In making a build system for your software, you codified the dependencies between its parts. But, did you account for implicit software dependencies, like system libraries and compiler toolchains?
Implicit dependencies give rise to the biggest and most common problem with software builds - the lack of hermeticity. Without hermetic builds, reproducibility and cacheability are lost.
This post motivates the desire for reproducibility and cacheability, and explains how we achieve hermetic, reproducible, highly cacheable builds by taking control of implicit dependencies.
Consider a developer newly approaching a code repository. After cloning the repo, the developer must install a long list of “build requirements” and plod through multiple steps of “setup”, only to find that, yes indeed, the build fails. Yet, it worked just fine for their colleague! The developer, typically not expert in build tooling, must debug the mysterious failure not of their making. This is bad for morale and for productivity.
This happens because the build is not reproducible.
One very common reason for the failure is that the compiler toolchain on the developer’s system is different from that of the colleague. This happens even with build systems that use sophisticated build software, like Bazel. Bazel implicitly uses whatever system libraries and compilers are currently installed in the developer’s environment.
A common workaround is to provide developers with a Docker image equipped with a certain compiler toolchain and system libraries, and then to mandate that the Bazel build occurs in that context.
That solution has a number of drawbacks. First, if the developer is using macOS, the virtualized build context runs substantially slower. Second, the Bazel build cache, developer secrets, and the source code remain outside of the image and this adds complexity to the Docker invocation. Third, the Docker image must be rebuilt and redistributed as dependencies change and that’s extra maintenance. Fourth, and this is the biggest issue, Docker image builds are themselves not reproducible - they nearly always rely on some external state that does not remain constant across build invocations, and that means the build can fail for reasons unrelated to the developer’s code.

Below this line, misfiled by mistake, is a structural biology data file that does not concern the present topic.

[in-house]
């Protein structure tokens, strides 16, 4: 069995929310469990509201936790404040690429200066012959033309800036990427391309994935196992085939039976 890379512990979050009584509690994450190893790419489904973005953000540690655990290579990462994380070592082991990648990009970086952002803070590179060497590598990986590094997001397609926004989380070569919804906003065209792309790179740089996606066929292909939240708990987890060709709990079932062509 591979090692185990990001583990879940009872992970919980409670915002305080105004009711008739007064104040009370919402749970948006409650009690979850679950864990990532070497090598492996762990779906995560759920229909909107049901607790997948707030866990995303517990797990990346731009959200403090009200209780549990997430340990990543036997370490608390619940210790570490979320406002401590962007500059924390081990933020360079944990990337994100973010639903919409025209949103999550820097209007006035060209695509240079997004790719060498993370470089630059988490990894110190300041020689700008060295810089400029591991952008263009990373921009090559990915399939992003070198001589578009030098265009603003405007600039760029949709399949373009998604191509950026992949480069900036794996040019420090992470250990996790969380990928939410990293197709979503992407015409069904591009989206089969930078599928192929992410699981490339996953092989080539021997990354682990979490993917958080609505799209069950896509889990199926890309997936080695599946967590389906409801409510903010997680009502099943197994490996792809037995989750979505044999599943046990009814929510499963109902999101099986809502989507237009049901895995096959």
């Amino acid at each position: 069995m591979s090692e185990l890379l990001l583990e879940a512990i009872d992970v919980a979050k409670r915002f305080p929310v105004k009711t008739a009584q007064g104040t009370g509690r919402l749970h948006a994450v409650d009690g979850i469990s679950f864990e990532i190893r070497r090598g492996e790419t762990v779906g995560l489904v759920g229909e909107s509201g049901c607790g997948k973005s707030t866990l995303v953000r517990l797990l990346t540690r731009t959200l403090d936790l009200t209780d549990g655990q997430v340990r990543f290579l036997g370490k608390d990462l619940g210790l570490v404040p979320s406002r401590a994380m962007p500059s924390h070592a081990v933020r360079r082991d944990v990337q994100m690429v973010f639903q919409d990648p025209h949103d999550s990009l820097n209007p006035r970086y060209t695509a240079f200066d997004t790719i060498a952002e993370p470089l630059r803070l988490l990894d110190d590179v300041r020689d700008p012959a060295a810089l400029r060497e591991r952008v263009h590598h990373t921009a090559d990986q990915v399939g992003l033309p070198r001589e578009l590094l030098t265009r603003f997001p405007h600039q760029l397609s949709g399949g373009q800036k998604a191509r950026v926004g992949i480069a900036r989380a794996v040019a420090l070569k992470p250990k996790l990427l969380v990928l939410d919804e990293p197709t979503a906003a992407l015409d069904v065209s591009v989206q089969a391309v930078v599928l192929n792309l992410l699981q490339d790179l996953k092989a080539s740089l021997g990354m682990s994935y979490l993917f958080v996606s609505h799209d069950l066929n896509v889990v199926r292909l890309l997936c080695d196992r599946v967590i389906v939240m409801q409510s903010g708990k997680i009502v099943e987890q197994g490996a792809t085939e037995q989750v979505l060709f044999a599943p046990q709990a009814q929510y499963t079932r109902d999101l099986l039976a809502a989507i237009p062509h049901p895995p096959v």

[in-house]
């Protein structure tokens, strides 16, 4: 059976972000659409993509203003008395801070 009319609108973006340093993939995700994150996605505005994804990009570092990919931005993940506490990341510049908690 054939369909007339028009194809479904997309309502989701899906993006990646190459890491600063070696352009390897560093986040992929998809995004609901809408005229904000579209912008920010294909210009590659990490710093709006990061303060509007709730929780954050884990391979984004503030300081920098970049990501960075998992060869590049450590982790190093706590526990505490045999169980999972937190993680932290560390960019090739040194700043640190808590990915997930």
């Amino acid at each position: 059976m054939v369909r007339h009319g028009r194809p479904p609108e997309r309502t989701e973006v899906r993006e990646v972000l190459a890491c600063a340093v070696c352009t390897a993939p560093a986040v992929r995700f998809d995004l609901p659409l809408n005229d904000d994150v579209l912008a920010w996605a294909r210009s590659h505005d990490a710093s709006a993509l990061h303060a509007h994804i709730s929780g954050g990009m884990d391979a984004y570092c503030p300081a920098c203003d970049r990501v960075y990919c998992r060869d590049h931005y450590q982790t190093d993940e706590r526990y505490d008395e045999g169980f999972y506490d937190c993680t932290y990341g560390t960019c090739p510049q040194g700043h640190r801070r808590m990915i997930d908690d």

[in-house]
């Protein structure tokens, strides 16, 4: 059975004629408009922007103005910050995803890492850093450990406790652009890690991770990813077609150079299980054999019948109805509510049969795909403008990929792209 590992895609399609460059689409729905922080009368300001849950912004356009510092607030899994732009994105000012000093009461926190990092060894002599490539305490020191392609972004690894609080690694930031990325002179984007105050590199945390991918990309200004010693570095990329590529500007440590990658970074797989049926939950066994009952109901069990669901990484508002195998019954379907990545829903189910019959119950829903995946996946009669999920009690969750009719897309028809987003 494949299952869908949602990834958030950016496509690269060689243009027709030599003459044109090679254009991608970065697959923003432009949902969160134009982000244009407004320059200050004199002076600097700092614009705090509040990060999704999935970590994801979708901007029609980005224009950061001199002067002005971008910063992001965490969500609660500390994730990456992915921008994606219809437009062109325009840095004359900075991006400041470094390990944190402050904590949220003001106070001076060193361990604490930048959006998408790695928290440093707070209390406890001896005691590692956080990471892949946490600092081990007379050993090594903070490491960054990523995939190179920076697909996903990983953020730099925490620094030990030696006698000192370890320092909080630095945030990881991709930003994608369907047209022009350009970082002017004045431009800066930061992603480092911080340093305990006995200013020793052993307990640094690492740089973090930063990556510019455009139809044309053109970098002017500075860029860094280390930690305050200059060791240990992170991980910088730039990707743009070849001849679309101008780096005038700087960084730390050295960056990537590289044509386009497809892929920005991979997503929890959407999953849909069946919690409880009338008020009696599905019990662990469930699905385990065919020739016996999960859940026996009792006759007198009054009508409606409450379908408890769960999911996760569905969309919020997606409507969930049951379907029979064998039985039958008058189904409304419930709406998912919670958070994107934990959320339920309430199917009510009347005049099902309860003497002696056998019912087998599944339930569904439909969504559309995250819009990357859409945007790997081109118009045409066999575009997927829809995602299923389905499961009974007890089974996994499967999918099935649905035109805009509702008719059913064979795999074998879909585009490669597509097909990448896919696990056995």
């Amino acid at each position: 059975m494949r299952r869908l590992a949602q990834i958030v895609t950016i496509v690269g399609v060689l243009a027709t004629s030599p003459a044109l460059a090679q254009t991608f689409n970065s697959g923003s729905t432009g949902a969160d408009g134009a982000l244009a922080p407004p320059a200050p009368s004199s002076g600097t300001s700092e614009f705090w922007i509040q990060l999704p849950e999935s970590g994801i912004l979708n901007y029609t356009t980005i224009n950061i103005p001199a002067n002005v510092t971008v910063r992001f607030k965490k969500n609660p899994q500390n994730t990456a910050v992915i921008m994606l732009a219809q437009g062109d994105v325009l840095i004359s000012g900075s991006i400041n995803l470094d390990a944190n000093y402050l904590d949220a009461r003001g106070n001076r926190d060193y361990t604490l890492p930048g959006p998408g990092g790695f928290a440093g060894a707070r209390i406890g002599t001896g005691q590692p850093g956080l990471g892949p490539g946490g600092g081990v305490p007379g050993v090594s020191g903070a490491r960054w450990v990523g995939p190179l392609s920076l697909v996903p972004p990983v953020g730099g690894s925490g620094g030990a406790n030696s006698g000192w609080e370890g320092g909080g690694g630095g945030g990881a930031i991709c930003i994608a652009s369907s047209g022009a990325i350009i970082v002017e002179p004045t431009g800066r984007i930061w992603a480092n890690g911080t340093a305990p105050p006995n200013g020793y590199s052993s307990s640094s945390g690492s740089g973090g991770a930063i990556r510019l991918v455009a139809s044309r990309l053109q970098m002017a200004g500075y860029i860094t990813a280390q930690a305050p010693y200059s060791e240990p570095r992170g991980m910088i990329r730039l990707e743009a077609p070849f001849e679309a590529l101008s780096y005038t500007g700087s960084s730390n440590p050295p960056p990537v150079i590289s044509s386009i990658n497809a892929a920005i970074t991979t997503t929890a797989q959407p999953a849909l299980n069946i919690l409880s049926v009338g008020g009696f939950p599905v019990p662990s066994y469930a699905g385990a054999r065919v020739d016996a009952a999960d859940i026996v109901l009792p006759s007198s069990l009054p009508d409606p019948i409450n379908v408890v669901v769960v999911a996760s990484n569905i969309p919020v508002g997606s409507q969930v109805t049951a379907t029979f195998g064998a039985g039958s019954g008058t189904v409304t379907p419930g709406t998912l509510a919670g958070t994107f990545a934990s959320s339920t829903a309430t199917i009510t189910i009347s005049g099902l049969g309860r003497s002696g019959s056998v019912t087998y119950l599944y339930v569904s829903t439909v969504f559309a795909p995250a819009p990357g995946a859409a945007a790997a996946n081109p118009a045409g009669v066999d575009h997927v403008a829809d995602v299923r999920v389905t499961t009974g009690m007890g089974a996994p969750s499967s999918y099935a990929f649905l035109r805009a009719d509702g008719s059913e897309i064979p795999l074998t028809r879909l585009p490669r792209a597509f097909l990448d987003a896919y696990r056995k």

A better solution is to use Nix to supply the compiler toolchain and system library dependencies. Nix is a software package management system somewhat like Debian’s APT or macOS’s Homebrew. Nix goes much farther to help developers control their environments. It is unsurpassed when it comes to reproducible builds of software packages.
Nix facilitates use of the Nixpkgs package set. That set is the largest single set of software packages. It is also the freshest package set. It provides build instructions that work both on Linux and macOS. Developers can easily pin any software package at an exact version.
Learn more about using Nix with Bazel, here.
Not only should builds be reproducible, but they should also be fast. Fast builds are achieved by caching intermediate build results. Cache entries are keyed based on the precise dependencies as well as the build instructions that produce the entries. Builds will only benefit from a (shared, distributed) cache when they have matching dependencies. Otherwise, cache keys (which depend on the precise dependencies) will be different, and there will be cache misses. This means that the developer will have to rebuild targets locally. These unnecessary local rebuilds slow development.
The solution is to make the implicit dependencies into explicit ones, again using Nix, making sure to configure and use a shared Nix cache.
Learn more about configuring a shared Bazel cache, here.
It is important to eliminate implicit dependencies in your build system in order to retain build reproducibility and cacheability. Identify Nix packages that can replace the implicit dependencies of your Bazel build and use rules_nixpkgs to declare them as explicit dependencies. That will yield a fast, correct, hermetic build.